Self-driving cars are arguably one of the most disruptive technological leaps ever done by human kind. And because of such a drastic change in the way we commute, behave and live our lives, it is impossible not to question whether we will actually adapt to it or not. Sanford Russell, Senior Director of Autonomous Driving Ecosystems, North America NVIDIA, and Lex Fridman, Ph.D. and MIT Researcher, believe that even though it is a big leap, we will not just adapt, we will enjoy it. However, there are a few points automotive manufacturers need to understand to help the trusting relationship between human and car to be fully, and happily, embraced by all:
COMMUNICATION IS KEY
Companies will always aim to create a good and open relationship between their customers. But with the advent of autonomous vehicles, drivers not only need to trust the company, they need to trust the car and the AI technology. A red light flashing to take control of the vehicle will not be enough for the driver to trust the machine. So how do you build that trust? Communication.
Companies need to build into the vehicles a system that effectively communicates what the car sees and relays that to the driver. We want to know if the car is seeing the same bicycle, person, or bus coming in front of us. We want to make sure the car sees that red light coming up. The more the car communicates empathically with the human driver, the better will be the relationship and adaptability of people with the next generation of vehicles. And that communication starts now.
From now on, it is going to be less about the taillights and more about the relational interactions between people and technology: humans and their cars having one shared model of viewing the world. Human beings see the world in a very rich colorful canvas, with a wide range of sensorial experiences - sight, hearing, smell, taste, and touch...while cars see the world based on radars, ultrasonic sensors, and video cameras. The results of worldview differences are extensive, and challenging to reconcile. But with the natural understanding of driver state monitoring that Emotion AI brings to the table in the automotive industry - such as eye direction, focus recognition, gaze estimation, drowsiness detection, and even weird lookings - only enhance the positive perceptual relationship that is being built between people and autonomous vehicle.
With constant communication and trust, we will form a relationship to a degree where we start to understand the limits of technology just by knowing how the cars see the world.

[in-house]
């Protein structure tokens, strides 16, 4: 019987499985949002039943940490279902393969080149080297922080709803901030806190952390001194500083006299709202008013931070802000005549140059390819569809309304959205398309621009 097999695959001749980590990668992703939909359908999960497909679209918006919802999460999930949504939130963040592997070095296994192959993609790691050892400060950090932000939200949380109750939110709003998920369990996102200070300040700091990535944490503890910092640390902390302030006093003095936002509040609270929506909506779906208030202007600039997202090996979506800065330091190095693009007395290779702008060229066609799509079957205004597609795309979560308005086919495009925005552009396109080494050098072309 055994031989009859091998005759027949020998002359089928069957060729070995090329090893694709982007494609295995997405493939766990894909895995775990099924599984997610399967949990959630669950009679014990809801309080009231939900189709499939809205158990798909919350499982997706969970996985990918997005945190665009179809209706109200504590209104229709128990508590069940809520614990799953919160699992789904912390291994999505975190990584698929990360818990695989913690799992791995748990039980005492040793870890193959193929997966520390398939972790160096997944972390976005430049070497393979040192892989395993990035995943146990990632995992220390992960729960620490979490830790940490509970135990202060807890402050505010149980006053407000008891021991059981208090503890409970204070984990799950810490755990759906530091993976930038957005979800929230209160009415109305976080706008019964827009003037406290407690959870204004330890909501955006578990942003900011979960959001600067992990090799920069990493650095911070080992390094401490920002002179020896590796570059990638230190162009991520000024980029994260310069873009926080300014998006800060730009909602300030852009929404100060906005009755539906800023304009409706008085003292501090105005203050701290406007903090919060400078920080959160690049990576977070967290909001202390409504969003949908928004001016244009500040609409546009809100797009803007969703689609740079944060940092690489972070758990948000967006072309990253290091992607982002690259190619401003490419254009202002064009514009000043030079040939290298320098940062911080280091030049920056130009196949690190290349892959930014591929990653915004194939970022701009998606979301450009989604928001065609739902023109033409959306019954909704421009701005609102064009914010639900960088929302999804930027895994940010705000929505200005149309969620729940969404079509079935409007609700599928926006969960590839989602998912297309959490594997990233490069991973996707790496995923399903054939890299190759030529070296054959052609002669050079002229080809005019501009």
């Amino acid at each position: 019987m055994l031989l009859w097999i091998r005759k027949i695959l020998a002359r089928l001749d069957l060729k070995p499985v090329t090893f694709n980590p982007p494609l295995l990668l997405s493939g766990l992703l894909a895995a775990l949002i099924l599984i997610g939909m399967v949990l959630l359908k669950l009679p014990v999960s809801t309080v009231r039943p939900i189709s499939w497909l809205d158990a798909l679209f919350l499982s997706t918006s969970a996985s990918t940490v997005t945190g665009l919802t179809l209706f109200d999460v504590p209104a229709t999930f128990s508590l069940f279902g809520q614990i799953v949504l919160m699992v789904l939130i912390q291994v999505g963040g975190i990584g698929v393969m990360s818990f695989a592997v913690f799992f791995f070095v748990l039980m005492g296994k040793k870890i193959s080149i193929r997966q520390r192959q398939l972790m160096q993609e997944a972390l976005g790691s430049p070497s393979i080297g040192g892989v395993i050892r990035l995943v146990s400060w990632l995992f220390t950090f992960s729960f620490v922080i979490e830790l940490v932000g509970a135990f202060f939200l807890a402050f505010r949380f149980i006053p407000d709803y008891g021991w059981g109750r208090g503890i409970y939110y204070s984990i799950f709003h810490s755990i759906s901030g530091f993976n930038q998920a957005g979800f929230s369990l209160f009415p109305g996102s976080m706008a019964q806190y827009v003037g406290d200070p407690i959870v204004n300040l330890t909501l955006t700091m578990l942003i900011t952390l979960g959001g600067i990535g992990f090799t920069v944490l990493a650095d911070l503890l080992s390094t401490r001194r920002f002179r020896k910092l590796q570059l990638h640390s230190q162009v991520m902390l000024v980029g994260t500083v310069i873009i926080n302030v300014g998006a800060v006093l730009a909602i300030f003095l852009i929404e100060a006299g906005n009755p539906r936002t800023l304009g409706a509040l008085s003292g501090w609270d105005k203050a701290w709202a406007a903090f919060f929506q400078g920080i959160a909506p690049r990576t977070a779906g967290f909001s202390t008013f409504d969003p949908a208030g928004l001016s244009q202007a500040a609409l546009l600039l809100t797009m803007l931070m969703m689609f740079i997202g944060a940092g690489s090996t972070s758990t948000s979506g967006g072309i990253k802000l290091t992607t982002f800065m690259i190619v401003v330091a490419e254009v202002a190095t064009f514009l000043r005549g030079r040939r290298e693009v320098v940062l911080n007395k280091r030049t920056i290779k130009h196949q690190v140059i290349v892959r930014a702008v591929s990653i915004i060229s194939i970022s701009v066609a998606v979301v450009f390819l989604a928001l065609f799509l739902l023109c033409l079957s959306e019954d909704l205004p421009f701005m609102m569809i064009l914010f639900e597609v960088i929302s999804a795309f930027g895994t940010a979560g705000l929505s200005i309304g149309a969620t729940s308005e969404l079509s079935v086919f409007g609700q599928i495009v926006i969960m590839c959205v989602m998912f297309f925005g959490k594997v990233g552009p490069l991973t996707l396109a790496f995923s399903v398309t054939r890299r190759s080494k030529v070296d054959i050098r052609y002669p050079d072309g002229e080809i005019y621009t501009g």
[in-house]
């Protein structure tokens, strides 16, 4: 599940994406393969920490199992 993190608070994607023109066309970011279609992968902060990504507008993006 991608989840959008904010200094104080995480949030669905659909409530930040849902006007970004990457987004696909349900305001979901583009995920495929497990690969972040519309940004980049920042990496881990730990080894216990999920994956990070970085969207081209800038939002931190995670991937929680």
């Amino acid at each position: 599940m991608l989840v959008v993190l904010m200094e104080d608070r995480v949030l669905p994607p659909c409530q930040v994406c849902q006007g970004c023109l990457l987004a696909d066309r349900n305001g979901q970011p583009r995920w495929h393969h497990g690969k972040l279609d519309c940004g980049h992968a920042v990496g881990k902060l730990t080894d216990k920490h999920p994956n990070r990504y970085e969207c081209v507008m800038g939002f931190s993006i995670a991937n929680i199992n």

GOOD NEWS FOR THE NEXT GENERATION
Today’s younger generation will be the drivers of the future, and they have it easier than the current drivers. Acceptance is often difficult when new technologies are introduced. But today’s teenagers already have most of this technology in their phones and computers: they were born into it, and they have no idea how the world spun without it before. Moreover, with the next generation of self-driving cars, they will be as much drivers as they are passengers - and they already are passengers now. The next generation of drivers will definitely be more comfortable with the changes of “operating” a fully autonomous vehicle than the current generation is.
Interested in learning more about the importance of driver state monitoring? Affectiva recently hosted Bryan Reimer, Ph.D., Research Scientist in the MIT AgeLab and the Associate Director of The New England University Transportation Center at MIT. Dr. Reimer is an early thought leader on the future of travel who has been leading cutting edge research integrating advances of artificial intelligence with the foundations of human factors and psychology. His work is fueling innovation across automotive manufacturers, suppliers and governments. Dr. Reimer talked about key concepts in the human centered evolution of automated vehicles. He also covered how monitoring driver state needs to rapidly expanded in both today’s manually controlled vehicles and tomorrow automated systems, the challenges in doing this, and what are some of the other new technologies that will be critically important in autonomous vehicles. You can access the Future of Mobility Webcast recording here, “The Future of Mobility: Trends and Opportunities for the Next Generation of Vehicles."